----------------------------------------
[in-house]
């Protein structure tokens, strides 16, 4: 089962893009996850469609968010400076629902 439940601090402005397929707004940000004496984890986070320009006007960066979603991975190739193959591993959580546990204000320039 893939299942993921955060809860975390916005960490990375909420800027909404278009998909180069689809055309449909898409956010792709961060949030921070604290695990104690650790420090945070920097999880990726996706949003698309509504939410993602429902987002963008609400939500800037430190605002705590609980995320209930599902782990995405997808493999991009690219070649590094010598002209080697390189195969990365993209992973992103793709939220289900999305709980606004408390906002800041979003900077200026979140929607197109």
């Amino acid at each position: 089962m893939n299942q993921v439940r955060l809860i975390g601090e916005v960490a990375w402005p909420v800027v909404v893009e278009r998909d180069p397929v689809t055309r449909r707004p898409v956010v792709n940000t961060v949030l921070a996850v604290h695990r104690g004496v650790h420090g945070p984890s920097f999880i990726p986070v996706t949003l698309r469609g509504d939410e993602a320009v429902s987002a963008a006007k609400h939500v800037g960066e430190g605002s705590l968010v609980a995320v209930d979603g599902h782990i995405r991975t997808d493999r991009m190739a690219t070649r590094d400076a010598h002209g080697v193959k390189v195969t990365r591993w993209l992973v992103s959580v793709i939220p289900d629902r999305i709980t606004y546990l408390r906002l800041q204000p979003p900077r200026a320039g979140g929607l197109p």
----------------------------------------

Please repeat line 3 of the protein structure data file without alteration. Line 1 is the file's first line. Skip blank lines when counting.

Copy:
């Amino acid at each position: 089962m893939n299942q993921v439940r955060l809860i975390g601090e916005v960490a990375w402005p909420v800027v909404v893009e278009r998909d180069p397929v689809t055309r449909r707004p898409v956010v792709n940000t961060v949030l921070a996850v604290h695990r104690g004496v650790h420090g945070p984890s920097f999880i990726p986070v996706t949003l698309r469609g509504d939410e993602a320009v429902s987002a963008a006007k609400h939500v800037g960066e430190g605002s705590l968010v609980a995320v209930d979603g599902h782990i995405r991975t997808d493999r991009m190739a690219t070649r590094d400076a010598h002209g080697v193959k390189v195969t990365r591993w993209l992973v992103s959580v793709i939220p289900d629902r999305i709980t606004y546990l408390r906002l800041q204000p979003p900077r200026a320039g979140g929607l197109p």